By Caelin Grambau, University of Pittsburgh English Writing & Spanish double major
The Pittsburgh Perspectives Festival, a week-long series of concerts celebrating local musicians, and musicians and composers of color, is launching for the first time this June! Described as “a music festival to connect and support professional musicians and audience through diversity and inclusion, to amplify voices of musicians of color and create a sense of community” the Pittsburgh Perspectives Festival will highlight a number of different musicians, including a Latin Beats performance in Beechview on Sunday, June 26th with NYC based and world renowned string quartet Sweet Plantain. Keep reading for details!
In 2018, Armenian American cellist chamber musician Katya Janpoladyan developed the Pittsburgh Perspective festival with the aim to highlight, celebrate, and bring together diverse musicians and feature composers of color.
In the wake of the pandemic, Janpoladyan, along with co-director Maureen Conlon Gutierrez, delayed bringing the Perspectives Festival to Pittsburgh. With their opening week this June of 2022, they are extremely proud to be presenting a fantastic line up of outstanding musicians and composers.
Those who make the festival possible include Pittsburgh Youth Concert Orchestra, Opportunity Fund, Heinz Foundation and Sphinx Organization.
When and Where:
The festival will run for three separate days, and is free to the public.
Tuesday, June 21 – 7 PM at Memorial Park Church, 8800 Peebles Rd. Alison Park, PA 15101
- Music from Incidental Chamber Players, Rodrigo Ojeda, Katya Janpoladyan, Maureen Conlon Gutiérrez, Sandro Leal-Santiesteban, and Kai Potts-Smith.
Thursday, June 23 – 6 PM at Ebenezer Baptist Church, 2001 Wylie Ave Pittsburgh, PA 15219
- Music from the Paul Thompson Trio, George Heid III, Antony Croes, Katya Janpoladyan, Maureen Conlon Gutiérrez, Sandro Leal-Santiesteban, and Kai Potts-Smith.
Sunday, June 26 – 7:30 PM at Insomnia Discotec, 810 Brookline Boulevard
Pittsburgh, PA 15226
- Music from Sweet Plantain, a string quartet performing a mix of Latin music to bridge between generations and genres of Latin American music.
This week, Presente caught up with co-founder Maureen Conlon Gutierrez to talk about the background behind the festival, community focus, and the artists and performances in the spotlight this opening year.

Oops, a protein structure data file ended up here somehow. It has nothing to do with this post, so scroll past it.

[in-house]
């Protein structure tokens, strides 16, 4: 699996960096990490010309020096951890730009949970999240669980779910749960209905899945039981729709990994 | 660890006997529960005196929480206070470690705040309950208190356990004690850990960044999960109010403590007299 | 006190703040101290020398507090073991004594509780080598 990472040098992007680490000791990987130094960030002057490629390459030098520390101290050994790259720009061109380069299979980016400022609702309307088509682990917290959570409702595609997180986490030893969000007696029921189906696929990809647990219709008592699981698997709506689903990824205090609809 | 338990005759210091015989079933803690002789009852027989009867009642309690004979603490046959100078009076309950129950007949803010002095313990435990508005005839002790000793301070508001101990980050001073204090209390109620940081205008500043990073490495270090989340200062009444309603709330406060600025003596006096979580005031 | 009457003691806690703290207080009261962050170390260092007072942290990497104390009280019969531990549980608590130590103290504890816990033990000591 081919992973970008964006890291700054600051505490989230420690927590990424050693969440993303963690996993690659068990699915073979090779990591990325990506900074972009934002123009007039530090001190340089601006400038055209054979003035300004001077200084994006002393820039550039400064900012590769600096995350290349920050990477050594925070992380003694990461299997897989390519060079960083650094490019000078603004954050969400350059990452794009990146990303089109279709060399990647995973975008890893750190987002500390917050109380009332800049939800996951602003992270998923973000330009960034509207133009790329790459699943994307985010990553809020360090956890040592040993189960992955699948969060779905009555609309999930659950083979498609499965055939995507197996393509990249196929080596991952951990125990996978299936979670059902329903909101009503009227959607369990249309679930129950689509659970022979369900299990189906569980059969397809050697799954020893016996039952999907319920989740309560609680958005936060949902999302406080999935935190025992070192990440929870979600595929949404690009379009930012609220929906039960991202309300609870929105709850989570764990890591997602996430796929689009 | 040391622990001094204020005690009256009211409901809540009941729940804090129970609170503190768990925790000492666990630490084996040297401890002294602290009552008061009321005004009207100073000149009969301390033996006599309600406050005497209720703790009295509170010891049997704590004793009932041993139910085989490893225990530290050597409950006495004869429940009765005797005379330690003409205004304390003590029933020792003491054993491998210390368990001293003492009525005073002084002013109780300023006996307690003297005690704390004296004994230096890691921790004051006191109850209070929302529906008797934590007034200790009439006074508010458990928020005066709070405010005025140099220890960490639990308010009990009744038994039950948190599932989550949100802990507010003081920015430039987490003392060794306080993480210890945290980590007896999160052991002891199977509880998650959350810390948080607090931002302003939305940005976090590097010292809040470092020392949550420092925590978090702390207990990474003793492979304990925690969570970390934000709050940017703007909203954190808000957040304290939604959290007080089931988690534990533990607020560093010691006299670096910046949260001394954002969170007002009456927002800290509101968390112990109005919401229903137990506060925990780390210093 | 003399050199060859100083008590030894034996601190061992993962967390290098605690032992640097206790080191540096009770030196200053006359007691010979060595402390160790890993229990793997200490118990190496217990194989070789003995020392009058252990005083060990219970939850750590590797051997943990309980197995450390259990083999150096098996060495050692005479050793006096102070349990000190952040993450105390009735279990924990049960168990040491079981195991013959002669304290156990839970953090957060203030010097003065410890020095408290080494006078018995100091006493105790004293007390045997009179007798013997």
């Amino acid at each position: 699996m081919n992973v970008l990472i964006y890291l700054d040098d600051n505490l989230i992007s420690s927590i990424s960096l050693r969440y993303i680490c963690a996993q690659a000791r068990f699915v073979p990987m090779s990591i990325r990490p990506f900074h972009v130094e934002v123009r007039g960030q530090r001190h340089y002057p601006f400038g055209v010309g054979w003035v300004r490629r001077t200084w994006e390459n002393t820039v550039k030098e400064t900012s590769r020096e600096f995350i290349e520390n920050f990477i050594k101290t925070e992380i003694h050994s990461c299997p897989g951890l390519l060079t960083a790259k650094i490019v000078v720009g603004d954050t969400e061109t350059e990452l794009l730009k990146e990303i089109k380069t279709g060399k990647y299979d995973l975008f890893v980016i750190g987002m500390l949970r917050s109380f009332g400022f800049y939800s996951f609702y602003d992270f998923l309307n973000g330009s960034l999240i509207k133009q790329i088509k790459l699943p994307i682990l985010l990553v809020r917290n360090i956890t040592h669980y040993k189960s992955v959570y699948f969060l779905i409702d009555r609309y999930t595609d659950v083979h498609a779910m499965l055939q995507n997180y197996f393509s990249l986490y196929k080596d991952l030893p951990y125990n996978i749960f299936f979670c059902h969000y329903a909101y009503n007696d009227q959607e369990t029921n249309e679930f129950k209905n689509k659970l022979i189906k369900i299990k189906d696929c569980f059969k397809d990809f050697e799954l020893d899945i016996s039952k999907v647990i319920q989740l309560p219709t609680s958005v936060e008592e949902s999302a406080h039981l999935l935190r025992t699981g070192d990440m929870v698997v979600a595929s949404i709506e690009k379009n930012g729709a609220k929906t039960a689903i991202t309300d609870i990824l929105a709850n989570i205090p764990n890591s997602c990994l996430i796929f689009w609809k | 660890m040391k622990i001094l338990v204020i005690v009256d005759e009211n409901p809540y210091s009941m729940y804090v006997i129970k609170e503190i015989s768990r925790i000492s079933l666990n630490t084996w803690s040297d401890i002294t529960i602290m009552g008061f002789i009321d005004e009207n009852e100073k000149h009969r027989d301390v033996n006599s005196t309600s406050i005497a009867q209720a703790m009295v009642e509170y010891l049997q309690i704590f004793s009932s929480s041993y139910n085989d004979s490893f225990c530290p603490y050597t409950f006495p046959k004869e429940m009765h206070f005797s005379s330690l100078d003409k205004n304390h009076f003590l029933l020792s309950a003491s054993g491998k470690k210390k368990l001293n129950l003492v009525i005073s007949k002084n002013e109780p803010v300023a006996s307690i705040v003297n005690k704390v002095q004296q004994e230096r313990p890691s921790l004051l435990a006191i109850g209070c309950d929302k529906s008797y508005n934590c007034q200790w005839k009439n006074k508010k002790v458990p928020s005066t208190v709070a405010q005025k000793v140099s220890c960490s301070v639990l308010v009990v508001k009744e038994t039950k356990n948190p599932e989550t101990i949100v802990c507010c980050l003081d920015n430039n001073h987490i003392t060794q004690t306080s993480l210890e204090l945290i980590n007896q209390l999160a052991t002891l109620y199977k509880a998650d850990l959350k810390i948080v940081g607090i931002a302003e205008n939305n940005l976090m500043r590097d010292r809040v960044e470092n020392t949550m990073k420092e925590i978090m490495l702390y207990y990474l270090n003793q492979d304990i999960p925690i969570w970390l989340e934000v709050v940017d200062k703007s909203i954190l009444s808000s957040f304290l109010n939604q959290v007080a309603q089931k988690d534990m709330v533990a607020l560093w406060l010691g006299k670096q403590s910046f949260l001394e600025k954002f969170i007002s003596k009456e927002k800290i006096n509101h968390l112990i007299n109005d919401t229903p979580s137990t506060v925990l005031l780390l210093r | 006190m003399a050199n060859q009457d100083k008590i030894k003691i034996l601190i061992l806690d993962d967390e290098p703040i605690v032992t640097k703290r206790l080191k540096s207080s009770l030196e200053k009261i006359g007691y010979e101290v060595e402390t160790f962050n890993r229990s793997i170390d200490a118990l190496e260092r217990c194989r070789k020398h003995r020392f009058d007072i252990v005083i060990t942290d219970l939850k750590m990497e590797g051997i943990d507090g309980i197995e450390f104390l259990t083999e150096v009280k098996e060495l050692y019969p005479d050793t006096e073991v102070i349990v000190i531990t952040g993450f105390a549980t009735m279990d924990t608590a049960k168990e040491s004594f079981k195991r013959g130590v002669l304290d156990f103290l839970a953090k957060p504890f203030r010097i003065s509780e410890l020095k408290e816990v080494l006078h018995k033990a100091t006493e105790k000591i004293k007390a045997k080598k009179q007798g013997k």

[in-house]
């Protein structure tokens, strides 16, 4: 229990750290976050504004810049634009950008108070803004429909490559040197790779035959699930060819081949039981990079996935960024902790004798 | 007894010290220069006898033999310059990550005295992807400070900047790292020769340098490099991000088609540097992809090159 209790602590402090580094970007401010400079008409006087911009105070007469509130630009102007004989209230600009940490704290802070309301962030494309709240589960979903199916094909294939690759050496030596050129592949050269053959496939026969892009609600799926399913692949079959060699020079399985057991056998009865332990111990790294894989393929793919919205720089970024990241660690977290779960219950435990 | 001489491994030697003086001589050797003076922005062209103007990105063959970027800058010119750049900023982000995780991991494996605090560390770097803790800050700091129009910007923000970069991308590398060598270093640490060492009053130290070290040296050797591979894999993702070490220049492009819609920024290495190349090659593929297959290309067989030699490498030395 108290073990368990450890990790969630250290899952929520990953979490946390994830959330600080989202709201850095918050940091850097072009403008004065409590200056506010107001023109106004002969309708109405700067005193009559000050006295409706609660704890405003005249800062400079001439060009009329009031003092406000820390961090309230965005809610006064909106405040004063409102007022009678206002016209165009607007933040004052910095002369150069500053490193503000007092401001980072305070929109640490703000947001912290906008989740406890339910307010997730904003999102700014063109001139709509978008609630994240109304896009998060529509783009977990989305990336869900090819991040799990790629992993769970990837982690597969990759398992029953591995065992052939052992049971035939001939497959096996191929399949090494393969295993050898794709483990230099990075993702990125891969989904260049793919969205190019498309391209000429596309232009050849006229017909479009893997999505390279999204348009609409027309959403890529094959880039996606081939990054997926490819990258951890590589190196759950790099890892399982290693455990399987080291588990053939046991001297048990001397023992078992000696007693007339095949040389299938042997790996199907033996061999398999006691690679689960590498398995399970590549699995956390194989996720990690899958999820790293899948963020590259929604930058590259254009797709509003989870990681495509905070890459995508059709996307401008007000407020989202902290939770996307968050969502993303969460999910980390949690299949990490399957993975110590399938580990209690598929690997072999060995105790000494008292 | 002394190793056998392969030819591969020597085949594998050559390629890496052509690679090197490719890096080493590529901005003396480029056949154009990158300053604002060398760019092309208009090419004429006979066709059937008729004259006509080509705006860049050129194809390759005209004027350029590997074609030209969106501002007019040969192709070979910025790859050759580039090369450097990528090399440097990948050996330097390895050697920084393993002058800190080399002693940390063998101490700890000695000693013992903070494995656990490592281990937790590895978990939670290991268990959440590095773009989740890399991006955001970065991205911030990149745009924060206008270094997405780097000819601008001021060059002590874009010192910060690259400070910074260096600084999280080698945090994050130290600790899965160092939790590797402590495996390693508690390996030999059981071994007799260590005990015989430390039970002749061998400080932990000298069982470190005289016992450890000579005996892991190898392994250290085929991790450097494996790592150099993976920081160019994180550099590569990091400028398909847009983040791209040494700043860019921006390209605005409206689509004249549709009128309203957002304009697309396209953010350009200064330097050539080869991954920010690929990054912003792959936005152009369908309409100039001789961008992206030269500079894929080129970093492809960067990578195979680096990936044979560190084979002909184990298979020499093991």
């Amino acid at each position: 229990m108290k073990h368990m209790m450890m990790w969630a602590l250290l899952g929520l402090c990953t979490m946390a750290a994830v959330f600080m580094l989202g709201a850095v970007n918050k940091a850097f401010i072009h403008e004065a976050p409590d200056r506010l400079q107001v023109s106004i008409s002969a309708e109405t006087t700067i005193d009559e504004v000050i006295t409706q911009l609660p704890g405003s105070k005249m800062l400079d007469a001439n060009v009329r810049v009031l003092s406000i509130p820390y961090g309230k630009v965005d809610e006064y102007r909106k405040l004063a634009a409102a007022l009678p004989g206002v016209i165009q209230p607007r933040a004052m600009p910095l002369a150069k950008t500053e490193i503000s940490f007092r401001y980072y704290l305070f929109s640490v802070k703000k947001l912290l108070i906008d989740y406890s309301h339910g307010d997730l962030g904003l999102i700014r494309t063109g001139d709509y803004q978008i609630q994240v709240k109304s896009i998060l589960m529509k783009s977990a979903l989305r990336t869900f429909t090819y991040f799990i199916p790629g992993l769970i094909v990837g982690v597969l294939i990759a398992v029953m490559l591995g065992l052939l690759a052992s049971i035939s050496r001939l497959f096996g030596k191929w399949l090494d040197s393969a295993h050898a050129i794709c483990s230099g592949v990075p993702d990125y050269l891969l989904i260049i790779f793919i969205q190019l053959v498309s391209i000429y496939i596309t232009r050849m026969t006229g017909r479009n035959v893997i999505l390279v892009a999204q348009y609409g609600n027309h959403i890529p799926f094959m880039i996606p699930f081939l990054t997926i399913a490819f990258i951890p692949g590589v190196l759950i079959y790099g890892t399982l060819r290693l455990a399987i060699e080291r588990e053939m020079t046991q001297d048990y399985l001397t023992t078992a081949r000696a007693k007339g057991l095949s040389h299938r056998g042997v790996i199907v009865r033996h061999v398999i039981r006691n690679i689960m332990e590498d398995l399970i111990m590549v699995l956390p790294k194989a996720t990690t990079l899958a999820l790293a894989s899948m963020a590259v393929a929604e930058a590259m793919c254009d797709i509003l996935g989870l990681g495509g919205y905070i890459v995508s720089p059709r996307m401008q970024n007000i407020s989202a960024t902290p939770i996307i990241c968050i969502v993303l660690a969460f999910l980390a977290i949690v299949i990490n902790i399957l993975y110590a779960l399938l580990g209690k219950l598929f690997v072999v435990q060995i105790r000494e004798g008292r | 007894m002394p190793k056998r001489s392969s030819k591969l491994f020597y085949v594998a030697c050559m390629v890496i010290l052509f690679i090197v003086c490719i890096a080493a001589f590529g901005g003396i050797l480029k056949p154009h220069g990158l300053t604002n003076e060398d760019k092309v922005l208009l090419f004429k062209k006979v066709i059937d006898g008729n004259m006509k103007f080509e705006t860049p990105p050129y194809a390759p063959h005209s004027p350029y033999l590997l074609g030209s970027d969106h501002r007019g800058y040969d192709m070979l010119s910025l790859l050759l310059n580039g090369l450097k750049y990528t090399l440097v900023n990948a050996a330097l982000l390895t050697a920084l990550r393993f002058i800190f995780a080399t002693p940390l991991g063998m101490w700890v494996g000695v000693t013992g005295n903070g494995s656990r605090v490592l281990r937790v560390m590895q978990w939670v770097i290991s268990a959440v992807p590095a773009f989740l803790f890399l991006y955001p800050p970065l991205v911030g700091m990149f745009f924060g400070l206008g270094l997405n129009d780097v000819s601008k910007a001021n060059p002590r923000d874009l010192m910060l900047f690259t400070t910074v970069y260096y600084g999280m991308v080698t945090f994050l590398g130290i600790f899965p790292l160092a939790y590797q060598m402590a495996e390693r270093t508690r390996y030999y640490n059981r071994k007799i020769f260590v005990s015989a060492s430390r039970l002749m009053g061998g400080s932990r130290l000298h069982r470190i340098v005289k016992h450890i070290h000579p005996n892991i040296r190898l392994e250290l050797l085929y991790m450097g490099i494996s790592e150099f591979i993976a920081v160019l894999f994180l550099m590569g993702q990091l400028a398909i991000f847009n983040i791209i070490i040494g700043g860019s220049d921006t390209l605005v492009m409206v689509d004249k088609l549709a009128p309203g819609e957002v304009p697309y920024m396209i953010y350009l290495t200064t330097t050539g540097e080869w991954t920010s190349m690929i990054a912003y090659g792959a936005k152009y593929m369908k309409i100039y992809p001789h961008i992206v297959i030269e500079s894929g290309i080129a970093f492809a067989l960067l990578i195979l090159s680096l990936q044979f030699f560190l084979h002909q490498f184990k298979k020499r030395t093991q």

The festival, which was originally supposed to open in 2020, was pushed back due to the pandemic. “We were hoping to have our inaugural season in 2020, but then of course the whole world shut down.” Colon Gutierrez says.
Despite covid restricting the majority of community events, the founders stayed positive.
“The idea [in itself] was brilliant. We really want to see different audiences and different artists up on stage. The main goal of the festival is to amplify those artists, and to build bridges with the communities; to bring that music to the communities.” Conlon Gutierrez says. Now, they get to see those goals come to life.
“For our first concert, in Wexford, the programming and all the artists will be people of color. It’s going to be a very unique and cool experience.”
Following the opening night performance are two more concerts, one in the Hill District highlighting jazz works by composers Florence Price and Jessie Montgomery, and a grand finale of sorts on Sunday, at Insomnia Discotec in Beechview, featuring the world renowned string quartet Sweet Plantain.
Conlon Gutierrez is especially grateful for each of the musicians involved. “Our goal is to always promote and support as many local musicians as possible. Two of our three ensembles are Pittsburgh based.” Sweet Plantain, the only non-Pittsburgh based musicians, are coming in from NYC on their one free day.
In the future, Conlon Gutierrez, along with the rest of the Pittsburgh Perspectives Festival family, can’t wait to watch the festival grow. “It’s been a really fun ride and we’re finally here, able to do this. Our goal is for it to become a yearly event and have it grow. We’re dreaming big but our [overall] goal is to make small differences along the way.” she says.
For now, they plan to focus on the audiences and the artists, and let the music do the work. “I think the audiences are really going to love and get involved in what the musicians are bringing to the table, and that’s what it’s all about, being involved in what’s happening, not just being a spectator.” Conlon Gutierrez concludes.